In a week when hundreds of President Trump's supporters stormed the U.S. Capitol as part of an effort to overturn the legitimate results of the 2020 presidential election—the latter of which Congress subsequently confirmed was won handily by President-elect Joe Biden—you'd be forgiven if it escaped your notice that one of the country's worst food laws, the Food Safety Modernization Act (FSMA), just celebrated the 10th anniversary of its signing.
FSMA, which was signed into law on January 4, 2011, by President Obama, gave the Food and Drug Administration (FDA) "more power to crack down on food-safety scofflaws and decrease the incidence of foodborne illness across the country," I detailed in a 2012 law-review article, The Food-Safety Fallacy: More Regulation Doesn't Necessarily Make Food Safer.
Before madness overtook the Capitol this week, the FDA was celebrating the law's birthday.
"It's not enough to respond to outbreaks of foodborne illness," said Frank Yiannas, the FDA's deputy commissioner for food policy, in a statement this week. "We must prevent them from happening in the first place."
That shift from a reactive to a proactive agency, Yiannas notes, was Congress's mandate to the FDA in passing FSMA, the most noteworthy update of agency food-safety enforcement in decades. So how's it going?
Yiannas describes what he sees as FSMA's key accomplishments, including that food businesses "are now taking concrete steps every day to reduce the risk of contamination" and that the law has caused a "bigger conversation about the importance of food safety," strengthened agency partnerships with business and civil society, "advanced food safety," and fostered "safer food in this country."
But has it really done that?
In 2011, before FSMA was implemented, the Centers for Disease Control, which tracks and responds to foodborne illness outbreaks, estimated that tainted food causes around 48 million illnesses, 128,000 hospitalizations, and 3,000 deaths in the United States each year. Today, a decade on, those CDC estimates remain unchanged. Lest you think those CDC estimates merely haven't been updated in some time, the agency reported earlier this year that "[t]he incidence of most infections transmitted commonly through food has not declined for many years."
So if FSMA has not reduced cases of foodborne illnesses, hospitalizations, and deaths, then what was it all for?
Well, it turns out the law wasn't really designed to reduce those illnesses, hospitalizations, or deaths. Indeed, the idea that FSMA would revolutionize the FDA by changing it from a reactive to a proactive agency always rang hollow. The FDA predicted that FSMA's best-case reductions in foodborne illness would be an annual decline between 3.7 percent and 5.4 percent. Even that didn't happen.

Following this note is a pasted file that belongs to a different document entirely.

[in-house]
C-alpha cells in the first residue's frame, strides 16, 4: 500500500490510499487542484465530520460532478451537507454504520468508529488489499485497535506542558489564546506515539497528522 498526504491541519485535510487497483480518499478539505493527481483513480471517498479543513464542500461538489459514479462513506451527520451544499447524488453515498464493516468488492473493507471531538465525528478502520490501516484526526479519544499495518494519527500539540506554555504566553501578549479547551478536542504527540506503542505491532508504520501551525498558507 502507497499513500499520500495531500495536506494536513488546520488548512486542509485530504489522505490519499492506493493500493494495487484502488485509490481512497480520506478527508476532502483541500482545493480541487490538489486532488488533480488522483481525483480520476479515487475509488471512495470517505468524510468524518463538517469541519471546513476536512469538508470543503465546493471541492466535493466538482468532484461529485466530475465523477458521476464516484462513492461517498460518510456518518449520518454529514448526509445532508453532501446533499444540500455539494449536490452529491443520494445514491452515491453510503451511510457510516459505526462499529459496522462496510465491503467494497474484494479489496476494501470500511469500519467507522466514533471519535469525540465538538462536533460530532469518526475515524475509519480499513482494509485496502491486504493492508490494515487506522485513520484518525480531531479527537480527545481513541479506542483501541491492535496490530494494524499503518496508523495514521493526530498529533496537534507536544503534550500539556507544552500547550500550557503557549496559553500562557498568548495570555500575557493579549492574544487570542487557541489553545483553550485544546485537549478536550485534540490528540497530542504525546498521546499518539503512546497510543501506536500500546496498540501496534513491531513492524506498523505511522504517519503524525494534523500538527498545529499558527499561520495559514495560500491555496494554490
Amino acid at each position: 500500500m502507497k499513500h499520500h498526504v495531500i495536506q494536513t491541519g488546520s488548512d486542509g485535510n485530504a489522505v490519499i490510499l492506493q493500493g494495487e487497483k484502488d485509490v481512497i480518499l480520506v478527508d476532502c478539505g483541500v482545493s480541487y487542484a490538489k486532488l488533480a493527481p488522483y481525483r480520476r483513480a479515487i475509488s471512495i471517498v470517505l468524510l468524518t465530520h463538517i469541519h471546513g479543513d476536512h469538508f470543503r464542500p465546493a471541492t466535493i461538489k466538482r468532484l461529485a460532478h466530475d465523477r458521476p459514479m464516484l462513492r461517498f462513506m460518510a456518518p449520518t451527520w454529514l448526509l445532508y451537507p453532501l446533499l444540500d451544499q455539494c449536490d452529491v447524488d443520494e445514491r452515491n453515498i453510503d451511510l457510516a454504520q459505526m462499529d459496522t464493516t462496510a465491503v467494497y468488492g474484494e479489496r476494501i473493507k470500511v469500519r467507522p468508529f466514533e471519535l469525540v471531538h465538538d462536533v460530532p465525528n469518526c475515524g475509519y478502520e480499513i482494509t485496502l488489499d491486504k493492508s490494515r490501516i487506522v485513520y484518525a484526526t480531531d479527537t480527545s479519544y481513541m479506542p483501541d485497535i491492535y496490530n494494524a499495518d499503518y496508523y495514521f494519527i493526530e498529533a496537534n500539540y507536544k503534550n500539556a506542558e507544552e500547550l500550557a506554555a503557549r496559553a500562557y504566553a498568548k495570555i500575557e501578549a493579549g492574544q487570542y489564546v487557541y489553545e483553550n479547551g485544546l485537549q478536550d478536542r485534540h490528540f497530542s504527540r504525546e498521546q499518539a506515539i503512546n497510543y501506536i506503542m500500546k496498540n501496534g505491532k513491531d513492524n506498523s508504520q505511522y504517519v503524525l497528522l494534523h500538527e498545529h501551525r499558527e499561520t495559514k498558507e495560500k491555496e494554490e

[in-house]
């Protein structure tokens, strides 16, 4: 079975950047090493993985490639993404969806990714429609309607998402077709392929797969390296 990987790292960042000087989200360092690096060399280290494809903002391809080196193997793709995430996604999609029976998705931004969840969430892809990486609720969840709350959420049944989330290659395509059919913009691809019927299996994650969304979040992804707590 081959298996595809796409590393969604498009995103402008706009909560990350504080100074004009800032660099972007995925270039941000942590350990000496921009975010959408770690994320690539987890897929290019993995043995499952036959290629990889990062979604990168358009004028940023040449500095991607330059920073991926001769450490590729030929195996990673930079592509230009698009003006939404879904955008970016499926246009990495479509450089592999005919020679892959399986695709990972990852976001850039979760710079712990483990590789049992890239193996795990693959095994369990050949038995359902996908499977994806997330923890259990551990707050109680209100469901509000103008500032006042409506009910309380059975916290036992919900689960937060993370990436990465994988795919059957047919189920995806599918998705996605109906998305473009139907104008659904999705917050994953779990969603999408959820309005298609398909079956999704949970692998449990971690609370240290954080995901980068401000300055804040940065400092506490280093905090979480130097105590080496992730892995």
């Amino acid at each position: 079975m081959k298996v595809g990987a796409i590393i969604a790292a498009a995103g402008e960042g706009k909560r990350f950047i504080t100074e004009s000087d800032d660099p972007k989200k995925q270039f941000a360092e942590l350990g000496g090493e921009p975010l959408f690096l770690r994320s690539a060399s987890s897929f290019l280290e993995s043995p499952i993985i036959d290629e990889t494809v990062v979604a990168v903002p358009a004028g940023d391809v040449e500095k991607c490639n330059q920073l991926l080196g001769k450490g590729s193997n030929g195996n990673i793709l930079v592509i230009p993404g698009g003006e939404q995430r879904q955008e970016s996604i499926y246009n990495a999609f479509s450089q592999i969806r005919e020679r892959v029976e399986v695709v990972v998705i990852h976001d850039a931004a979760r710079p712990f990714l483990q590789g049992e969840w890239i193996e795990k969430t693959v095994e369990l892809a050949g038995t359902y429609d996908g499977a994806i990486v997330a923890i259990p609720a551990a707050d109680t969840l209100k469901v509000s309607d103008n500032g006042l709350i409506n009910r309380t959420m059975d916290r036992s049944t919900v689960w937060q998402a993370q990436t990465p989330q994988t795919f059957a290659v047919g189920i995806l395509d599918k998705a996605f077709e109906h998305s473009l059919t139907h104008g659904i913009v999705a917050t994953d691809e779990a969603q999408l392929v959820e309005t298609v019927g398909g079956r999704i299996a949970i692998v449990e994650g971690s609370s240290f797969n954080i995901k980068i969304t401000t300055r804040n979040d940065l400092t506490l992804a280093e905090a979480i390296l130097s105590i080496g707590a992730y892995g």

The FDA knows FSMA is failing to achieve its objectives. Consider that nearly any time the agency discusses FSMA, it refers to foodborne illness as "a significant public health burden that is largely preventable." In 2015, Dr. David Acheson, a former FDA associate commissioner for foods, rightly argued that the key marker for FSMA's success would be whether the law "drive[s] down foodborne illness" and yields "the public health gains that this is all about." But in 2018, a FSMA working group reported that using cases of foodborne illness to assess FSMA's efficacy is "a high bar to prove a relationship to the FSMA rules."
That may be true. But FSMA cannot be a success if overall foodborne illness numbers don't fall. Dramatically. And they have not.
To be fair, FSMA isn't all bad. The law did give the FDA one important power—the authority to order a recall of foods that are adulterated (tainted) or misbranded (labeled inaccurately), either of which could sicken or kill one or more persons. And though FSMA is a needless burdensome, clearly ineffective, and costly law that should be repealed forthwith, that's not to say all federal food-safety laws or programs are wrongheaded. They're not.
For example, I've explained previously that the CDC's PulseNet tracking program, which "prevents more than 275,000 cases of foodborne illness each year," is a smart and highly successful program for tracing, combating, and limiting foodborne illness outbreaks. It's also inexpensive and doesn't impose additional regulations on food producers.
Toward the end of Yiannas's statement this week on FSMA, he references a new FDA approach he's championing: the New Era of Smarter Food Safety.
That evolving approach, which I explained last year will "ramp up the use of technology to improve traceability and reduce the spread and impact of future cases of foodborne illness," is at odds with the proactive approach implemented under FSMA.
That fact alone makes the New Era of Smarter Food Safety sound both realistic and promising. And it reiterates—along with CDC data and other factors—that a decade on, FSMA has failed to meet the lofty food-safety goals its supporters argued it would achieve.